• es (also referred to as \gamma): effect size encoded in(parameter \(\gamma\) from model \(M\)) on DGU, where contrast gives the direction of the effect (e.g. tumor - healthy or healthy - tumor)
  • pmax (also referred to as \pi): probability of DGU (parameter \(\pi\) from model \(M\))

For es we also have the mean, median standard error (se), standard deviation (sd), L (low bound of 95% HDI), H (high bound of 95% HDI)

kable(x = head(M$glm.summary), row.names = FALSE, digits = 3)
es_mean es_mean_se es_sd es_median es_L es_H contrast pmax gene_name
0.220 0.003 0.242 0.210 -0.231 0.714 C2 - C1 0.634 G1
0.004 0.006 0.484 -0.001 -0.934 0.963 C2 - C1 0.001 G10
0.294 0.003 0.175 0.292 -0.048 0.636 C2 - C1 0.908 G11
0.099 0.003 0.199 0.095 -0.291 0.494 C2 - C1 0.371 G12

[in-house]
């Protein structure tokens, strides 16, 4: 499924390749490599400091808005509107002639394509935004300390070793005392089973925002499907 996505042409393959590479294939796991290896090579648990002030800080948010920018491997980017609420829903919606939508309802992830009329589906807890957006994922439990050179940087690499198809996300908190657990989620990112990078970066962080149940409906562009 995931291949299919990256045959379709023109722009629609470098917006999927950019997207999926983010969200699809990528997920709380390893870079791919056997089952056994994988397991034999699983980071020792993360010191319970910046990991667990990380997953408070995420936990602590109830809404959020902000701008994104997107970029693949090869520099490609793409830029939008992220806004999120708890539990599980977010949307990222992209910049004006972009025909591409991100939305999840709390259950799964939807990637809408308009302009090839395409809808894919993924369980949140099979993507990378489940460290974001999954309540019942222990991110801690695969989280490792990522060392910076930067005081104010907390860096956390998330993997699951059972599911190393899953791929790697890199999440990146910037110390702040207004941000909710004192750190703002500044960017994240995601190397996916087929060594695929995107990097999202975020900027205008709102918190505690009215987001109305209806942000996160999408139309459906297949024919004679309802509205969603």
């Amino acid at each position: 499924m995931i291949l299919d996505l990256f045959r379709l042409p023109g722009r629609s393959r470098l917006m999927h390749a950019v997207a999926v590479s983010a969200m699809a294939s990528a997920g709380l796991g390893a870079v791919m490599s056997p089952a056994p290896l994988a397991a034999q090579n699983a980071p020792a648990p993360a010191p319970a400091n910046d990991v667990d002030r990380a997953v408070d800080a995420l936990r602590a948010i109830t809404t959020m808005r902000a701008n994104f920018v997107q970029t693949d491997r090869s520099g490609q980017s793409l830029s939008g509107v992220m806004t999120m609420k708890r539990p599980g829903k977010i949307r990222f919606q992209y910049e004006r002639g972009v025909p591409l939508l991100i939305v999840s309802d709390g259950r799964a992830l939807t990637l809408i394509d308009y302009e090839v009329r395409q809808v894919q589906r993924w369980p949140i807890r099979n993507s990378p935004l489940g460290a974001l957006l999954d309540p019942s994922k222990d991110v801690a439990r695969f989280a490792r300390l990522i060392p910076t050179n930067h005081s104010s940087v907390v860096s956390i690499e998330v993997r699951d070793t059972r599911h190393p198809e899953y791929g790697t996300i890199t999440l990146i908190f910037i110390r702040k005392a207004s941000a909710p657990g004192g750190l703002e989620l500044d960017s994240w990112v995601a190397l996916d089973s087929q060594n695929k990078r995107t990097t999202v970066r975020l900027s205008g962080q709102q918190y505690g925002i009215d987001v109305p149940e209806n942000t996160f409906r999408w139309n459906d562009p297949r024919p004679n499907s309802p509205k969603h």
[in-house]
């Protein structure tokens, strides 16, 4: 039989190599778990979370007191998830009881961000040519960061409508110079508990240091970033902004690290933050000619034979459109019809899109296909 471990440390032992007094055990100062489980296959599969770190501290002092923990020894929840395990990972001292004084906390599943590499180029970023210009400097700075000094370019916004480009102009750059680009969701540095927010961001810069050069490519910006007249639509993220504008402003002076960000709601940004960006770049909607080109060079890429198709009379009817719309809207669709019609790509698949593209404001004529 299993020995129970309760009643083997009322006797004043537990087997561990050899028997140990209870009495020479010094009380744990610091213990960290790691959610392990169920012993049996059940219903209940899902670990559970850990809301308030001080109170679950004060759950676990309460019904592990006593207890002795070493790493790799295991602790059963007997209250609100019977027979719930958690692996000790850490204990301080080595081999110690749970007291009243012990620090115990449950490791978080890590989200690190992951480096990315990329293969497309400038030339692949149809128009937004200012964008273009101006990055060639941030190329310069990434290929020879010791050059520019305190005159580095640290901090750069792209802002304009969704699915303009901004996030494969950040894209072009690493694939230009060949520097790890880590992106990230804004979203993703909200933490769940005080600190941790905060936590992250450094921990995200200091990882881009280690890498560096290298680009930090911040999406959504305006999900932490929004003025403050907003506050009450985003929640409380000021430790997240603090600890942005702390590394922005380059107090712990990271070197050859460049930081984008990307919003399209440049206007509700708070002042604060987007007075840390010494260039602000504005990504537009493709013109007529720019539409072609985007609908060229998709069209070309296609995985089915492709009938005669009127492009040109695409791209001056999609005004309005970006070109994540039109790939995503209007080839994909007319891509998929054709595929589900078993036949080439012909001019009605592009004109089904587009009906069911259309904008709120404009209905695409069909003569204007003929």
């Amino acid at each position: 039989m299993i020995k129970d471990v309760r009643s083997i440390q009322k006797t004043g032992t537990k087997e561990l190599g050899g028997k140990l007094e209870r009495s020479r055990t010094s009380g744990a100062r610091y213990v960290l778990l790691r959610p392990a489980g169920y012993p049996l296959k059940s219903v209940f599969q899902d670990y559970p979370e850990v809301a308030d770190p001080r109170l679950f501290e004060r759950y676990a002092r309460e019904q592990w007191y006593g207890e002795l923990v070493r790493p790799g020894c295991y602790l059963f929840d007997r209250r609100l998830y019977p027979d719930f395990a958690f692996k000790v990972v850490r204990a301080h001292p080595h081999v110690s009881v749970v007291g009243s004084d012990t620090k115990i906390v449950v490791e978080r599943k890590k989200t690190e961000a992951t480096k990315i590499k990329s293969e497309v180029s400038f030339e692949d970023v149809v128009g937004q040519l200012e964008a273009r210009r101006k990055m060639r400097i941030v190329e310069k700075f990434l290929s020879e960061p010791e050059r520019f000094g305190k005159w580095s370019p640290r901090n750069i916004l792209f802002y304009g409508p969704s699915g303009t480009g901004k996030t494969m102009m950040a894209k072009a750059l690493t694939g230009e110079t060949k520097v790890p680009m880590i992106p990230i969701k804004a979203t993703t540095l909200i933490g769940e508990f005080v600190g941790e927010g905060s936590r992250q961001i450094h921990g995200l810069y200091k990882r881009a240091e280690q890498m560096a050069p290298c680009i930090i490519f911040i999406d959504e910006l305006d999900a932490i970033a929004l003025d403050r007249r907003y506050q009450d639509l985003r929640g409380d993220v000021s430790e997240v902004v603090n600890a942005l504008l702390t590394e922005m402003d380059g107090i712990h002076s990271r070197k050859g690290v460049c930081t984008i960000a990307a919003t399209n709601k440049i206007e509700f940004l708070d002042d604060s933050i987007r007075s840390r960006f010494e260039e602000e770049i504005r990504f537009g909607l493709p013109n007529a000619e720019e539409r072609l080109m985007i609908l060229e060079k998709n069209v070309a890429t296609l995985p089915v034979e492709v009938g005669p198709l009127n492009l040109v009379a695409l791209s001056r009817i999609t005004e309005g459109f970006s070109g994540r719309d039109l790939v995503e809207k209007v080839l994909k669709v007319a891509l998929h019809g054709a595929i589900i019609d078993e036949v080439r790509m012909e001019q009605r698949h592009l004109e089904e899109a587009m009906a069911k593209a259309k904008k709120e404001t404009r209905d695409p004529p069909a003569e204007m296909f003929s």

-0.200 0.005 0.437 -0.183 -1.095 0.602 C2 - C1 0.352 G13
0.121 0.003 0.203 0.124 -0.281 0.519 C2 - C1 0.477 G14

We know that the values of \gamma and \pi are related to each other. Lets visualize them for all genes (shown as a point). Names are shown for genes associated with \(\pi \geq 0.9\). Dashed horizontal line represents null-effect (\(\gamma = 0\)).

Notice that the gene with \(\pi \approx 1\) also has an effect size whose 95% HDI (error bar) does not overlap the null-effect. The genes with high degree of differential usage are easy to detect with this figure.

# format data
stats <- M$glm.summary
stats <- stats[order(abs(stats$es_mean), decreasing = FALSE), ]
stats$gene_fac <- factor(x = stats$gene_name, levels = stats$gene_name)

stats <- merge(x = stats, y = M$test.summary, by = "gene_name")

ggplot(data = stats)+
  geom_hline(yintercept = 0, linetype = "dashed", col = "gray")+
  geom_errorbar(aes(x = pmax, y = es_mean, ymin = es_L, ymax = es_H), 
                col = "darkgray")+
  geom_point(aes(x = pmax, y = es_mean), col = "darkgray")+
  geom_text_repel(data = stats[stats$pmax >= 0.9, ],
                  aes(x = pmax, y = es_mean, label = gene_fac),
                  min.segment.length = 0, size = 2.75)+
  theme_bw(base_size = 11)+
  xlab(label = expression(pi))+
  xlim(c(0, 1))